Not too often have I seen back-to-back Bureau of Labor Statistics Employment Situation Summaries this similar.
We start with the current marquee number, that of net new nonfarm payroll positions, which again came in well below the consensus prediction, this time 199,000 or half of multiple 400,000 estimates. The rest, though, were strong. Seasonally adjusted and unadjusted unemployment shaved 0.3% and 0.2% to reach 3.9% and 3.7%. There are now 6.3 million officially jobless, off 600,000 from last month’s initial report, and although the count of people on temporary layoff was 12,000 higher, those out for 27 weeks or longer fell another 200,000, to 2.0 million. The two measures of how common it is for Americans to be working or one step away, the employment-population ratio and the labor force participation rate, logged 0.3% and 0.1% improvements to 59.5% and 61.9%. The number working part-time for economic reasons, or holding that kind of job while looking for something full-time, ditched 400,000 to 3.9 million. Average hourly private nonfarm payroll wages did better than inflation this time, up 28 cents since the last report to $31.31.
The American Job Shortage Number or AJSN, the statistic showing how many more positions could easily be filled if all knew they were easy to get, got 348,000 better as follows:
All but 44,000 of this month’s improvement came from lower official joblessness, with the other components light and mixed. The share of the AJSN from this piece dipped 1.2% to 32.8%, meaning that, of people not working now, more than two thirds of latent demand for new positions comes from those not eligible for such benefits. Compared with a year before the AJSN is down 4.9 million, with almost exactly four million of that from those unemployed, almost 700,000 from a lower count of those wanting work but not looking for it for a year or more, and over 100,000 apiece from people discouraged and in the “other” category above.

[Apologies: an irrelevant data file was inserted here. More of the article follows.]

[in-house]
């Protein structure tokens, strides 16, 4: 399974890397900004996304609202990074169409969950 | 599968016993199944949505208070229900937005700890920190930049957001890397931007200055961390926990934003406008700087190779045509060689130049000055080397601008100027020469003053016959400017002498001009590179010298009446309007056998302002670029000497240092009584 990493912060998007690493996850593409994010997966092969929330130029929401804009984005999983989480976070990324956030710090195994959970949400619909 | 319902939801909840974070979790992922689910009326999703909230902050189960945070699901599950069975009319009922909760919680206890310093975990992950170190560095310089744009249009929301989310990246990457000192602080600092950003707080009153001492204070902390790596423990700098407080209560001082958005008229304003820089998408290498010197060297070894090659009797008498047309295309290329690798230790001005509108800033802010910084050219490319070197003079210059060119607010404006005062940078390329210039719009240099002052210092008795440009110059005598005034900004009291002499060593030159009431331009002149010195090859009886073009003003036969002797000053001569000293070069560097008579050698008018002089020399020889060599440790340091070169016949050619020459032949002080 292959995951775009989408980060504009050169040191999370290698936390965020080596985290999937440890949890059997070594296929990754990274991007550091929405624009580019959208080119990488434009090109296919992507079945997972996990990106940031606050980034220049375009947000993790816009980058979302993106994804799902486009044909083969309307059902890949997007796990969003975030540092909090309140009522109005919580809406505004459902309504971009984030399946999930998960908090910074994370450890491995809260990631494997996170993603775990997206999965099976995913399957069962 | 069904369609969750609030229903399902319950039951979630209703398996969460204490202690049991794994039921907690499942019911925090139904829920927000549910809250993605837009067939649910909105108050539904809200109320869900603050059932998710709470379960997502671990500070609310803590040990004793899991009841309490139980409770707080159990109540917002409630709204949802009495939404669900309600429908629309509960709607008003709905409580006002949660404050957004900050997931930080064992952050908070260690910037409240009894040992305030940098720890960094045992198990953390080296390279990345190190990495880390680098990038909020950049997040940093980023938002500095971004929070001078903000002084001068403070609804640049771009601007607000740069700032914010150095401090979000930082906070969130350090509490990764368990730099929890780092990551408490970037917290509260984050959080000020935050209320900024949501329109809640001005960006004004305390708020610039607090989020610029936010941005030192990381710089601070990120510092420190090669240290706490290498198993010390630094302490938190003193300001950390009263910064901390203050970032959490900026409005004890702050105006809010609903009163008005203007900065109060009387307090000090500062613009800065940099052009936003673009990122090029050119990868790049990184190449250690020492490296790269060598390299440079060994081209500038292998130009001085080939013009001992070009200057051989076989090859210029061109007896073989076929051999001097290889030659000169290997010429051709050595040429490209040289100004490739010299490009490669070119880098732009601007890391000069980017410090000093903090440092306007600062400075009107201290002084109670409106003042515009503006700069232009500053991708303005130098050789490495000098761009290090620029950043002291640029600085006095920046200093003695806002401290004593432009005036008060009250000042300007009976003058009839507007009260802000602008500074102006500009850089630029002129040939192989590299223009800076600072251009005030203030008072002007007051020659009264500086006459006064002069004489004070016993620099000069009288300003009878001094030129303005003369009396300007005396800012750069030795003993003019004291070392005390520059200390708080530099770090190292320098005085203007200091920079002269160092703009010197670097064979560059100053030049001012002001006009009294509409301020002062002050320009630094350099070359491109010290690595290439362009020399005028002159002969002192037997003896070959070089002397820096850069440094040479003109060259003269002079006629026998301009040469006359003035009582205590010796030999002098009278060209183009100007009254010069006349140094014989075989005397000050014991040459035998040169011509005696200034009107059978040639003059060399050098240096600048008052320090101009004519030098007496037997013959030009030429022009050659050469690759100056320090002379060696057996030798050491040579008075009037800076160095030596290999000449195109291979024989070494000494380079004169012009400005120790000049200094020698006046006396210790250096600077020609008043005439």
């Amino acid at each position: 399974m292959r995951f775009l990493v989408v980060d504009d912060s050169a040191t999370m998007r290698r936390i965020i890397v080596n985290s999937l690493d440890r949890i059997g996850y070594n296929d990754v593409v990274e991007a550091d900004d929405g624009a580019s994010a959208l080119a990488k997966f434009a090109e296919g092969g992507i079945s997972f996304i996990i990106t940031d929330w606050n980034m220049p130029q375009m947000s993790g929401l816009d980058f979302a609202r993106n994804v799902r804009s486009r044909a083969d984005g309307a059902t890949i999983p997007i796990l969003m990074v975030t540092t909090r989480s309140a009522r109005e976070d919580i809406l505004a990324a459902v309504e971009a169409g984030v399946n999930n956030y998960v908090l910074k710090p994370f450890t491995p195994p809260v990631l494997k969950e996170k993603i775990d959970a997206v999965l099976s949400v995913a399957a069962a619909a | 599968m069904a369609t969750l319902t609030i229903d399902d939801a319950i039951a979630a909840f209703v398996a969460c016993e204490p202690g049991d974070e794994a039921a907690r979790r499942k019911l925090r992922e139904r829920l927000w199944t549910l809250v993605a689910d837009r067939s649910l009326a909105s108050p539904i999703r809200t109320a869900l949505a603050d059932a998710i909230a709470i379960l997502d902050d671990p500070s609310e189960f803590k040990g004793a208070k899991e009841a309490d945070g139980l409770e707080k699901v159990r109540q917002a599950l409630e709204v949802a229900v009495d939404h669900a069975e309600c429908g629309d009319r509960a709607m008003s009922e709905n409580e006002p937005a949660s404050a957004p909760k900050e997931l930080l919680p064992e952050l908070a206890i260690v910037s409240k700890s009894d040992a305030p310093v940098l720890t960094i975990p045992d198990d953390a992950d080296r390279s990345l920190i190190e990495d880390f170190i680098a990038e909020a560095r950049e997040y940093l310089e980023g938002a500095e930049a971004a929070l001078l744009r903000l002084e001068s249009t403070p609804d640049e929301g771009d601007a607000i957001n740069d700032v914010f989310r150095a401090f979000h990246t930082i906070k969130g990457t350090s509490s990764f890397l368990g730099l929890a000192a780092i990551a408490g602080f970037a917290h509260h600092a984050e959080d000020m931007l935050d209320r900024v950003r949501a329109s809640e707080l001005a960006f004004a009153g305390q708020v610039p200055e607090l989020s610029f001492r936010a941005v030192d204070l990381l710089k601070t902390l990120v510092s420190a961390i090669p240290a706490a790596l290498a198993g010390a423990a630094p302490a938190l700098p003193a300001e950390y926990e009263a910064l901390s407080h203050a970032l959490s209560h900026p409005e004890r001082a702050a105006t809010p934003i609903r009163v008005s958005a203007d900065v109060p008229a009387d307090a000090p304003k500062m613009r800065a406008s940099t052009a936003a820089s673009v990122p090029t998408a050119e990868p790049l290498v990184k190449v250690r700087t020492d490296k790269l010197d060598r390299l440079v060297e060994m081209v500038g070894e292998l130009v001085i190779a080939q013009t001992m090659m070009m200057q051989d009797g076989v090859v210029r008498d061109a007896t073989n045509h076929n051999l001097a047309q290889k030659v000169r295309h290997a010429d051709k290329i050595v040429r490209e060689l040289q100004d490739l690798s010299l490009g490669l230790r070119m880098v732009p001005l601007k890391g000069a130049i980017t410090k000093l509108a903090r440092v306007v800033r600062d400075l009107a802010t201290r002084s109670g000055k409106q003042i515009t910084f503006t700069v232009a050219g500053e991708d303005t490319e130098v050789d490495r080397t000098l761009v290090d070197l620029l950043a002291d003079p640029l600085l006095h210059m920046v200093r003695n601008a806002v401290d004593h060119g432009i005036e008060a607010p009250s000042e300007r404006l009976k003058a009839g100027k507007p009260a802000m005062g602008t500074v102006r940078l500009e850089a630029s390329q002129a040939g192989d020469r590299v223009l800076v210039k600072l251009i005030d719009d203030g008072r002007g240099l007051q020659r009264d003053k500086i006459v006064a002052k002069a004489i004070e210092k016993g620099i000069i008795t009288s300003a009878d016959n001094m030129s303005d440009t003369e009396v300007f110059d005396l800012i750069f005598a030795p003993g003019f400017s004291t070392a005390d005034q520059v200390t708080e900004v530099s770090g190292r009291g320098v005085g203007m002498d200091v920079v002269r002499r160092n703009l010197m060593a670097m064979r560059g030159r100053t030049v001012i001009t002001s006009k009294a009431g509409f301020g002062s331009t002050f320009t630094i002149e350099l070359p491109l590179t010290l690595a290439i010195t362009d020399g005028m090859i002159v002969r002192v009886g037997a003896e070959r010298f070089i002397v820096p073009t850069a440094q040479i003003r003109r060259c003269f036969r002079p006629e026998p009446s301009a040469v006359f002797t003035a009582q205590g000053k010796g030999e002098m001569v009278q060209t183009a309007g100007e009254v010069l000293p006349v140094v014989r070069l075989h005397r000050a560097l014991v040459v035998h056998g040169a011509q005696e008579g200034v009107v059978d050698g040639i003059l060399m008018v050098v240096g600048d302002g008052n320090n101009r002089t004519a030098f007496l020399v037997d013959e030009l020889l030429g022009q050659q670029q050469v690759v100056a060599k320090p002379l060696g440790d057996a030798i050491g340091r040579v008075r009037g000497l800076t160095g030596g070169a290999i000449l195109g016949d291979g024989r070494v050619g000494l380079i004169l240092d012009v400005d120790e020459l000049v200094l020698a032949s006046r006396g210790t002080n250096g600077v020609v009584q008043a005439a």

On the pandemic side, although the Omicron effect was only starting we saw, for the first time in months, a cause for concern. Per the New York Times, between November 16th and December 15th or 16th, the seven-day weighted average of new daily cases jumped 44% to 122,368, people hospitalized from Covid rose 43% to 68,222, and pertinent deaths increased 22% to reach 1,302. The same measure of vaccination doses given, though, was up 23% to 1,799,583. The worsening numbers, here including deaths, suggest there now may be a real increase in people exposing themselves to the virus at workplaces who should not be.
How are we looking? Once more, we must not confuse erroneous forecasts with poor results. Our country’s population growth has slowed considerably in the past two years, and now we only need about 50,000 net new jobs each month to cover it. We got four times that. The other figures, including the AJSN, are quickly heading for where they were two years ago. Since we know now that the Omicron variant, accounting for the overwhelming majority of new cases, is much less deadly than those before, it is easier for people to justify risking their health at work. Whether that is worth it is for you to decide. In the meantime, the turtle took another robust step forward.